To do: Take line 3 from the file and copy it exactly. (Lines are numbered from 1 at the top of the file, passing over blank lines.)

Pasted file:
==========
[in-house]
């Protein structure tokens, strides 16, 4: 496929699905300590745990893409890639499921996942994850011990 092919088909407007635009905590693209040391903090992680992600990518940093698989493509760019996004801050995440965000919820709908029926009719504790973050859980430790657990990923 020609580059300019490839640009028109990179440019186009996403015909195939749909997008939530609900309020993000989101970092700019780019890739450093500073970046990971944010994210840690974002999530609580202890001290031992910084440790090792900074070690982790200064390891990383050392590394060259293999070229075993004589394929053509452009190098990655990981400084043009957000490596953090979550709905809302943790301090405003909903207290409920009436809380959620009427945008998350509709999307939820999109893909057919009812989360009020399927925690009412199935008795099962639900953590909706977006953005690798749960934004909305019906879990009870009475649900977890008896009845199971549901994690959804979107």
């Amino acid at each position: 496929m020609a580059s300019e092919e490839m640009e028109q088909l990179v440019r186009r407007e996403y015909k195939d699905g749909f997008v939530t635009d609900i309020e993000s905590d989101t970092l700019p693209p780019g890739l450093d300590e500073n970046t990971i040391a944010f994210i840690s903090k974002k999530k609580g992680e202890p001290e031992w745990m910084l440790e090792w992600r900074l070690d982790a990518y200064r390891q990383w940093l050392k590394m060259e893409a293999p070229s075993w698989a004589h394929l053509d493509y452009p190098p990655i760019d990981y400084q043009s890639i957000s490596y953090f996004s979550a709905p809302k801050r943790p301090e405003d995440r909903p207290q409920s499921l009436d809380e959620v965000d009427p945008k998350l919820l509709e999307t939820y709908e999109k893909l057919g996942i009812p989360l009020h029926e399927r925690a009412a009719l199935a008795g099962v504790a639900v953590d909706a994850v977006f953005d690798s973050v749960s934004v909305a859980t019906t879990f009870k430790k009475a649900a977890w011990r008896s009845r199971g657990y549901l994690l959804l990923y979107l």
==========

């Amino acid at each position: 496929m020609a580059s300019e092919e490839m640009e028109q088909l990179v440019r186009r407007e996403y015909k195939d699905g749909f997008v939530t635009d609900i309020e993000s905590d989101t970092l700019p693209p780019g890739l450093d300590e500073n970046t990971i040391a944010f994210i840690s903090k974002k999530k609580g992680e202890p001290e031992w745990m910084l440790e090792w992600r900074l070690d982790a990518y200064r390891q990383w940093l050392k590394m060259e893409a293999p070229s075993w698989a004589h394929l053509d493509y452009p190098p990655i760019d990981y400084q043009s890639i957000s490596y953090f996004s979550a709905p809302k801050r943790p301090e405003d995440r909903p207290q409920s499921l009436d809380e959620v965000d009427p945008k998350l919820l509709e999307t939820y709908e999109k893909l057919g996942i009812p989360l009020h029926e399927r925690a009412a009719l199935a008795g099962v504790a639900v953590d909706a994850v977006f953005d690798s973050v749960s934004v909305a859980t019906t879990f009870k430790k009475a649900a977890w011990r008896s009845r199971g657990y549901l994690l959804l990923y979107l």